Anti-S immunoglobulin G (IgG) titer: horizontal dotted line indicates the cutoff for positivity (1000 arbitrary units [AU]/mL) at the first (V1), second (V2), and third (V3) doses of BNT162b2 vaccine. A, Humoral immune response after 2 doses of vaccine: orange lines indicate the antibody titers of patients with an immune response greater than 1000 AU/mL at 3 months after the second dose. Blue lines indicate the antibody titer of patients who lowered their immune response at 3 months (n = 64). B, Humoral immune response after 3 doses of vaccine: orange lines indicate the antibody titers of patients with a strong immune response greater than 1000 AU/mL at 1 month after a third dose of mRNA vaccine (n = 36). Blue lines indicate the antibody titer of patients with a persistent weak immune response less than 1000 AU/mL at 1 month after a third dose of mRNA vaccine. M1 indicates first month; M3, third month; V1, first dose of BNT162b2 vaccine; V2, second dose of BNT162b2 vaccine; V3, third dose of BNT162b2 vaccine.
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Fenioux C, Teixeira L, Fourati S, et al. SARS-CoV-2 Antibody Response to 2 or 3 Doses of the BNT162b2 Vaccine in Patients Treated With Anticancer Agents. JAMA Oncol. 2022;8(4):612–617. doi:10.1001/jamaoncol.2021.7777
What is the immune humoral response to 2 or 3 doses of the BNT162b2 (BioNTech; Pfizer) vaccine in patients treated with anticancer agents for solid cancer?
In this cohort study including 163 patients, a third vaccine dose strengthened the immune response in 75% of the patients treated with chemotherapy or targeted therapy presenting a weak humoral response after the second dose.
The data of this study appear to support the use of a third vaccine dose as a booster dose among patients with active cancer treatment for solid tumors.
Patients with solid cancer are more susceptible to develop SARS-CoV-2 infection and severe complications; the immunogenicity in patients treated with anticancer agents remains unknown.
To assess the immune humoral response to 2 or 3 doses of the BNT162b2 (BioNTech; Pfizer) vaccine in patients treated with anticancer agents.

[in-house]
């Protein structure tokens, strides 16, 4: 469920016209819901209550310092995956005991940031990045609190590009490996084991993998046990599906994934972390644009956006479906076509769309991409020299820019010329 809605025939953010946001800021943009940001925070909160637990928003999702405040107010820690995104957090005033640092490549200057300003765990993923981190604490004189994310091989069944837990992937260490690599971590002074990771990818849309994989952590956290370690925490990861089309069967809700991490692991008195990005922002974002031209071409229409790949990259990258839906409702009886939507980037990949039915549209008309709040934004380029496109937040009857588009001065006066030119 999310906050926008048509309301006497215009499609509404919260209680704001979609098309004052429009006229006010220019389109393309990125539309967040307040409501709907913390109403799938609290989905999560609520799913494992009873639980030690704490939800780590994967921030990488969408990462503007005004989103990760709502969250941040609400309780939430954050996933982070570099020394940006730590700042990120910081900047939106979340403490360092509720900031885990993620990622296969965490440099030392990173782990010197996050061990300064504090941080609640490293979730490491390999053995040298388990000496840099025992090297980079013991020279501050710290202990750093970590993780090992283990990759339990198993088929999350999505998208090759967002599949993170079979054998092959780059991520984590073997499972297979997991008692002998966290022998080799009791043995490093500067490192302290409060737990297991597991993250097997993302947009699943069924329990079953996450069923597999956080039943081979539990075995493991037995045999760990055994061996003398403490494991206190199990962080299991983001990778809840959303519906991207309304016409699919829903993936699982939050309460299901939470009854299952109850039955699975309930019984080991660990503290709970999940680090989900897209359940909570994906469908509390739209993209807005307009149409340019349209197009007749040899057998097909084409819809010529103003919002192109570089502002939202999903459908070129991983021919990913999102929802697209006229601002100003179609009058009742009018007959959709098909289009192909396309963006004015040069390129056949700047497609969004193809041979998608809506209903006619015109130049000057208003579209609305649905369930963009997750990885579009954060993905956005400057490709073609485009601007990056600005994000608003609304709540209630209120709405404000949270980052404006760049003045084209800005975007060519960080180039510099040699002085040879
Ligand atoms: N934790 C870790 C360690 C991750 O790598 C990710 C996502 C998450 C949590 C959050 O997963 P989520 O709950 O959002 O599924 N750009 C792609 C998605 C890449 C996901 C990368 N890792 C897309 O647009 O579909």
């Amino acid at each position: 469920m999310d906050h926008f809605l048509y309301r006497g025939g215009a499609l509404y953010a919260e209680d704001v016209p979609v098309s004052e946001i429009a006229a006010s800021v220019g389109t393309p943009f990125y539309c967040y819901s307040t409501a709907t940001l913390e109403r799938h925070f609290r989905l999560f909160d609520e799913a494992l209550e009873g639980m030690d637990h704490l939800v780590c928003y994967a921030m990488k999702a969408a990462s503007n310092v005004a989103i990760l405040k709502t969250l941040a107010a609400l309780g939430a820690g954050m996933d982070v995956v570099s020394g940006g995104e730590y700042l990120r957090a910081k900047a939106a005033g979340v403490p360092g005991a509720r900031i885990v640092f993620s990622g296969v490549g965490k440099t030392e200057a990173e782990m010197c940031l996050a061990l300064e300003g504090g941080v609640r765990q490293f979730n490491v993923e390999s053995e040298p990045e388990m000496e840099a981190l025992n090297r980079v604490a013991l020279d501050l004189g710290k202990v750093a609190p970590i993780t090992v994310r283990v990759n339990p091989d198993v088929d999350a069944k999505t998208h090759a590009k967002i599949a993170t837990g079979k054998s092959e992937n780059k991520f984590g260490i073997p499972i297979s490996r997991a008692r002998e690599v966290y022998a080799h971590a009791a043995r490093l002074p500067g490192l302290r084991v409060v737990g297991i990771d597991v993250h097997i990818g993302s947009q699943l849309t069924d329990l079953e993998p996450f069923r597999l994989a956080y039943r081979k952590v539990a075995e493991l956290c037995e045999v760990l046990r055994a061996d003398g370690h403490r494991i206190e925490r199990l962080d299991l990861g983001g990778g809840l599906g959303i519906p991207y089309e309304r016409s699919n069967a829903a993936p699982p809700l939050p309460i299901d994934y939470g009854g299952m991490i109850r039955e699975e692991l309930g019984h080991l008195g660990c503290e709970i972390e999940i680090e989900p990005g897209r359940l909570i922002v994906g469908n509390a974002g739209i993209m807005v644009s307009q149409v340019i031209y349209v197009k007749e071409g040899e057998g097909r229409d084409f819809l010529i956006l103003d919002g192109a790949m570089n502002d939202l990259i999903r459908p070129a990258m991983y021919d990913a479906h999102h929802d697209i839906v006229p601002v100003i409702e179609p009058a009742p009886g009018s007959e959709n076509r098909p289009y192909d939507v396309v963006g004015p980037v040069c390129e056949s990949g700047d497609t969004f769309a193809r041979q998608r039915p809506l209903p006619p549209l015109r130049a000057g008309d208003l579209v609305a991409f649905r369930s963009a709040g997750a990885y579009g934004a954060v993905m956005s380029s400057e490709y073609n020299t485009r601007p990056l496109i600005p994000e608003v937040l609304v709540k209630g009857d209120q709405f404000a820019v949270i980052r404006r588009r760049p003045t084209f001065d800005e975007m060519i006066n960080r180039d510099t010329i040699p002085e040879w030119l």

Design, Setting, and Participants
A prospective observational cohort study was conducted between February 1 and May 31, 2021. Adults treated with anticancer agents who received 2 or 3 doses of vaccine were included; of these, individuals with a weak humoral response 1 month after the second dose received a third injection.
Quantitative serologic testing of antibodies specific for SARS-CoV-2 was conducted before vaccination and during follow-up.
Main Outcomes and Measures
Humoral response was evaluated with a threshold of anti–SARS-CoV-2 spike protein antibody levels at 1000 arbitrary units (AU)/mL to neutralize less-sensitive COVID-19 variants.
Among 163 patients (median [range] age, 66 [27-89] years, 86 men [53%]) with solid tumors who received 2 or 3 doses of vaccine, 122 individuals (75%) were treated with chemotherapy, 15 with immunotherapy (9%), and 26 with targeted therapies (16%). The proportions of patients with an anti-S immunoglobulin G titer greater than 1000 AU/mL were 15% (22 of 145) at the time of the second vaccination and 65% (92 of 142) 28 days after the second vaccination. Humoral response decreased 3 months after the second dose. Treatment type was associated with humoral response; in particular, time between vaccine and chemotherapy did not interfere with the humoral response. Among 36 patients receiving a third dose of vaccine, a serologic response greater than 1000 AU/mL occurred in 27 individuals (75%).
Conclusions and Relevance
The results of this cohort study appear to support the use of a third vaccine dose among patients with active cancer treatment for solid tumors.